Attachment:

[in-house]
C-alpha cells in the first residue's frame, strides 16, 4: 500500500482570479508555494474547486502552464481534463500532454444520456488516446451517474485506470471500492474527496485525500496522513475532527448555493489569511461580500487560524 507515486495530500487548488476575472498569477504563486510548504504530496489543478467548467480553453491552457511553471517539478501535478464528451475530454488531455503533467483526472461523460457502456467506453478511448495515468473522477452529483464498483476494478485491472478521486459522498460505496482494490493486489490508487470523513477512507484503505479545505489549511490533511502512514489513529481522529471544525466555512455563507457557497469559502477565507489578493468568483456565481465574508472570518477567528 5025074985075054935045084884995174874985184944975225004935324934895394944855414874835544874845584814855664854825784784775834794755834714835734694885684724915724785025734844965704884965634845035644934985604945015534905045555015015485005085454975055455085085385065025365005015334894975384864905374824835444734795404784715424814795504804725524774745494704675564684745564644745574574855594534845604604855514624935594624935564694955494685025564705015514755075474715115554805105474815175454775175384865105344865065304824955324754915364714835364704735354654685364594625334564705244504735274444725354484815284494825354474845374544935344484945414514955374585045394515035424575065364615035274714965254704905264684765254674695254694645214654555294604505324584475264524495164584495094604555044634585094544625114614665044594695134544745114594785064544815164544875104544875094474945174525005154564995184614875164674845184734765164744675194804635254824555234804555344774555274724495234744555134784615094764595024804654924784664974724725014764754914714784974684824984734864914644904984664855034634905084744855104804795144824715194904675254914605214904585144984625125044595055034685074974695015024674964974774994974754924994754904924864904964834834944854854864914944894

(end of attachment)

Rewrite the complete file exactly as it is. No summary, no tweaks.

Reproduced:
[in-house]
C-alpha cells in the first residue's frame, strides 16, 4: 500500500482570479508555494474547486502552464481534463500532454444520456488516446451517474485506470471500492474527496485525500496522513475532527448555493489569511461580500487560524 507515486495530500487548488476575472498569477504563486510548504504530496489543478467548467480553453491552457511553471517539478501535478464528451475530454488531455503533467483526472461523460457502456467506453478511448495515468473522477452529483464498483476494478485491472478521486459522498460505496482494490493486489490508487470523513477512507484503505479545505489549511490533511502512514489513529481522529471544525466555512455563507457557497469559502477565507489578493468568483456565481465574508472570518477567528 5025074985075054935045084884995174874985184944975225004935324934895394944855414874835544874845584814855664854825784784775834794755834714835734694885684724915724785025734844965704884965634845035644934985604945015534905045555015015485005085454975055455085085385065025365005015334894975384864905374824835444734795404784715424814795504804725524774745494704675564684745564644745574574855594534845604604855514624935594624935564694955494685025564705015514755075474715115554805105474815175454775175384865105344865065304824955324754915364714835364704735354654685364594625334564705244504735274444725354484815284494825354474845374544935344484945414514955374585045394515035424575065364615035274714965254704905264684765254674695254694645214654555294604505324584475264524495164584495094604555044634585094544625114614665044594695134544745114594785064544815164544875104544875094474945174525005154564995184614875164674845184734765164744675194804635254824555234804555344774555274724495234744555134784615094764595024804654924784664974724725014764754914714784974684824984734864914644904984664855034634905084744855104804795144824715194904675254914605214904585144984625125044595055034685074974695015024674964974774994974754924994754904924864904964834834944854854864914944894